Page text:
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Imogen Reid

Text(ile) 1 Text(ile) 2

My Poem Brut commission was initially inspired by CK Williams’ poem The Critic. In this poem we see a man sitting at a desk at the same hour, in a public library, day after day returning his pen again and again to the top left-hand margin of a battered loose-leaf book. We watch this man trace line after line, his pen over articulating the groves and furrows that mark out the well-worn track from left to right, from the first word to the last, hesitating briefly at the bottom of the page, only to return, again and again, to the top left hand margin, same page, same routine, hour after hour, day in and day out, week after week, black ink etched into the softened white paper, each line gradually misaligned, the space between them slowly diminishing beneath the layers of ink, gradually accumulating, until any evidence of that track disintegrates. Far from clarifying the facets of struck and cut type, the unforeseen consequence of this man’s compulsive desire to describe the nuance of each letter clearly, to duplicate every detail distinctly, to omit nothing, complexifies our ability to comprehend what has actually been written. 

What interested me about the ink-stained palimpsest that the man in Williams’ poem so attentively transcribes, is that it not only resists the conventional codes of legibility, but that the processes involved in making it potentially invite an alternative kind of readability, one that does not appeal solely to the intellect. The words herein are woven together like cloth, a homespun yarn without a narrative or plot, a printed text(ile) lodged within the texture of the page, the familiar form of things undone, or rather redone a little differently. What comes to the fore in Williams’ poem are the material properties of the printed page.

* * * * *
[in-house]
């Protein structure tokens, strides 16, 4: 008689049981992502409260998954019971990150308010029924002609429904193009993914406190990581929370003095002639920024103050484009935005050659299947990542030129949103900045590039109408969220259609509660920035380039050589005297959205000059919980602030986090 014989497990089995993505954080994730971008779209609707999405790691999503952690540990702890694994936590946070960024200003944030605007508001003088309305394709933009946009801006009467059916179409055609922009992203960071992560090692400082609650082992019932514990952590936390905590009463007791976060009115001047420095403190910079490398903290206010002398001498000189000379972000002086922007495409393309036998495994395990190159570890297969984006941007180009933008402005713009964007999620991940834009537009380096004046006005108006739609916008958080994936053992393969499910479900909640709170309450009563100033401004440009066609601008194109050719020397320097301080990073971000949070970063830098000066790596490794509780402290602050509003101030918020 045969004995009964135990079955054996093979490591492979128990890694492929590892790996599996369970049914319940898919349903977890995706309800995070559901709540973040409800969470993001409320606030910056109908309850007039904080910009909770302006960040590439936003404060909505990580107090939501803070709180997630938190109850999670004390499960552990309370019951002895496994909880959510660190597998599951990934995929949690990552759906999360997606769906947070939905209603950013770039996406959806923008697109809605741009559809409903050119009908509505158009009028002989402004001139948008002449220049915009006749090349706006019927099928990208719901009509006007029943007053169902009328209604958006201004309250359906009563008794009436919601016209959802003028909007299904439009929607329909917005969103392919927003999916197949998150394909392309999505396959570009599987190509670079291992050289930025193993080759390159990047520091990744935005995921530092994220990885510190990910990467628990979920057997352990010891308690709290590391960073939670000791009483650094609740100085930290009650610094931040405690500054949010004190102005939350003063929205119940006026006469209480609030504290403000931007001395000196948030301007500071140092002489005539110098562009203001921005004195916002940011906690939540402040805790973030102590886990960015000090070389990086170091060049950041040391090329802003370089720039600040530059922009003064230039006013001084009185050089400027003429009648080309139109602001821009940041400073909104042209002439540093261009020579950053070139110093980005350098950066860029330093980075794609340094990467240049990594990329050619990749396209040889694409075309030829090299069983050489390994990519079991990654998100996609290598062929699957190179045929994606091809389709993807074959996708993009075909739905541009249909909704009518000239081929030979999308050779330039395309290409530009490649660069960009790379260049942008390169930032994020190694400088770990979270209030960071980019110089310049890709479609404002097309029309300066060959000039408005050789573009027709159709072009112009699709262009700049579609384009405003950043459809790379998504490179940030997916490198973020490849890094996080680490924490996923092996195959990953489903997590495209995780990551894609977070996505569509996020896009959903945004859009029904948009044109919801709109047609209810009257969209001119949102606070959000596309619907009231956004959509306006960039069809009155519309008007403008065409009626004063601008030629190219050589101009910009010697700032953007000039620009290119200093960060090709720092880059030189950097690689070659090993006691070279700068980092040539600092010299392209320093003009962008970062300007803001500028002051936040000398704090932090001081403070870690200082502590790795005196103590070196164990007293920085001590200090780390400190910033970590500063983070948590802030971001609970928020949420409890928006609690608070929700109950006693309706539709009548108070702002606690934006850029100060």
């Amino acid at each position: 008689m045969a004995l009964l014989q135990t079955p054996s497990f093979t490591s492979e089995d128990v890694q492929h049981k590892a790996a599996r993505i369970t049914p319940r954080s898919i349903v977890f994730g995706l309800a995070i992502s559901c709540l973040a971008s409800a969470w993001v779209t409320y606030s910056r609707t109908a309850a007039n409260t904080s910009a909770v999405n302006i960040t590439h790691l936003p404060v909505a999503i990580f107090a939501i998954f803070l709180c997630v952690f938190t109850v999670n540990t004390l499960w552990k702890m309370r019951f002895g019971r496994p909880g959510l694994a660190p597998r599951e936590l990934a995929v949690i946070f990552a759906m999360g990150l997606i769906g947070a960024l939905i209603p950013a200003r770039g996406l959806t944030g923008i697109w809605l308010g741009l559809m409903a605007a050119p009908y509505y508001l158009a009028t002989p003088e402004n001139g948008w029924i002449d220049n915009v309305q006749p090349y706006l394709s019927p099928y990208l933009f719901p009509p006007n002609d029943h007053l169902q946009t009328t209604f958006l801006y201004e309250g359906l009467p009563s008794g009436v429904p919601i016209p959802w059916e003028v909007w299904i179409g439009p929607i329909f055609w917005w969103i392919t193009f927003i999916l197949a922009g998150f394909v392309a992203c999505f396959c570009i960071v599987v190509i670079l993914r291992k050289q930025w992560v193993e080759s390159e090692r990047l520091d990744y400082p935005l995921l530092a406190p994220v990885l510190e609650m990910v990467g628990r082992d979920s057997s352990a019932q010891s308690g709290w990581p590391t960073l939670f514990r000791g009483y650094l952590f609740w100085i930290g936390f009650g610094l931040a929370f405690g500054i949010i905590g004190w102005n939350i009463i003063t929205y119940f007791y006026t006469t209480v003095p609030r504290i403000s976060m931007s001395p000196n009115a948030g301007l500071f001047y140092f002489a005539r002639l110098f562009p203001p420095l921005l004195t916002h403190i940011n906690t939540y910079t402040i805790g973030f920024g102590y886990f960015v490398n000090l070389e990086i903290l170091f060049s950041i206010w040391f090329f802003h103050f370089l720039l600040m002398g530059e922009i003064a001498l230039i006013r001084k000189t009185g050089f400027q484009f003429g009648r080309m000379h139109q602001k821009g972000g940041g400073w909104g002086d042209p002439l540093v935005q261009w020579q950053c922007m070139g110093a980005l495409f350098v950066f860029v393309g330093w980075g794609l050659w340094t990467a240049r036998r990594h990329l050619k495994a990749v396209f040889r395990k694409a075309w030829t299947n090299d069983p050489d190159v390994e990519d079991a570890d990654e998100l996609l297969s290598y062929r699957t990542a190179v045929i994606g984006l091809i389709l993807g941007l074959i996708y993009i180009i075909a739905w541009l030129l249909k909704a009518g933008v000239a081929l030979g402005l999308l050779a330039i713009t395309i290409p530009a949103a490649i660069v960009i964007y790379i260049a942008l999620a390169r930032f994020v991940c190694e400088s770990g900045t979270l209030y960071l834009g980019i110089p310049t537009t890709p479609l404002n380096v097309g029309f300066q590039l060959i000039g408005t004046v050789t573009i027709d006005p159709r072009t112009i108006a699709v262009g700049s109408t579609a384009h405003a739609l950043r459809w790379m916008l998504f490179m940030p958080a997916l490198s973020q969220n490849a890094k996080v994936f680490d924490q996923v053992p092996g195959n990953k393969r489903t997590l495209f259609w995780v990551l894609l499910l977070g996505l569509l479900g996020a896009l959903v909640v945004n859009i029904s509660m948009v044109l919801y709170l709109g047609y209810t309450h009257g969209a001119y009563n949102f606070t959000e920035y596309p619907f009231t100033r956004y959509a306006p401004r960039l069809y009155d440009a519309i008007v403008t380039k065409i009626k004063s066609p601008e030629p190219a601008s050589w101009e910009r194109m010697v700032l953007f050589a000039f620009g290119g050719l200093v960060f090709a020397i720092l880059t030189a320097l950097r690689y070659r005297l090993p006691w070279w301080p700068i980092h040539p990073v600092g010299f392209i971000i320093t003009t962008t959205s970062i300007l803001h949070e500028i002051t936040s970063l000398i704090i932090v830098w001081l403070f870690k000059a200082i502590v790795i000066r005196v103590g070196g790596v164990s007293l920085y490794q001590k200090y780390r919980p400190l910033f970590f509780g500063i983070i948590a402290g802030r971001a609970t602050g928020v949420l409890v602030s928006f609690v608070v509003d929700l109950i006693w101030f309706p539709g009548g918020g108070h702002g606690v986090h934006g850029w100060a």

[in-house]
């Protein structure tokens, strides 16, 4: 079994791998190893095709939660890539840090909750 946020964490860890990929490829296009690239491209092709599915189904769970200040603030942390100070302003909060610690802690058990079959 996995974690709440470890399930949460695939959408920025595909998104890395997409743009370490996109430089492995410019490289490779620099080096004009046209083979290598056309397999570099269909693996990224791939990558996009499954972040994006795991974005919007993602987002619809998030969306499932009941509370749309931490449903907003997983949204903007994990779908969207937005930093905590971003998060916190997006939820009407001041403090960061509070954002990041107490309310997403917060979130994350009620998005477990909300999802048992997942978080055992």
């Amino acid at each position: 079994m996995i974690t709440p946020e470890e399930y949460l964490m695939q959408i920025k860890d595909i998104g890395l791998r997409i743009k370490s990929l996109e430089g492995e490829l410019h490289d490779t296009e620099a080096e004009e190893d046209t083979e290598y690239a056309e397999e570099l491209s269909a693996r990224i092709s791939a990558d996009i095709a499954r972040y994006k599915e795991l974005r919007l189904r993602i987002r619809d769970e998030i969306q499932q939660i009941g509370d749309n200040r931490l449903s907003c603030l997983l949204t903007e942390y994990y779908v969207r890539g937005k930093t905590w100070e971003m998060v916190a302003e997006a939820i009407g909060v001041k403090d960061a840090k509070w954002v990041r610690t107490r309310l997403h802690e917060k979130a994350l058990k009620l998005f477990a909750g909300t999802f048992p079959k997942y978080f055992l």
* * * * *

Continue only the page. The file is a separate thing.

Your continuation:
Using a process of cutting, erasing, turning, repeating and overprinting a single page of writing, each piece made for my Poem Brut commission translates text into text(ile), thereby forcing the act of reading itself to become a physical, tactile experience.

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In 2015 I completed a practice-based PhD, at Chelsea College of Arts, my practice being writing. My thesis focused on the ways in which film has been used by novelists as a resource to transform their writing practice, and on how the non-conventional writing techniques generated by film could, in turn, produce alternative forms of readability. During the course of my research visual techniques, which were derived from the cinema, such as the cut, the close-up and the dissolve, were used to alter and reconfigure the spatial logic of the conventional printed page. However, although each piece of writing produced during the course of this project aimed to disrupt the familiar circuits of recognition and communication that keep language tied to its informative role, each text was, in itself, still legible.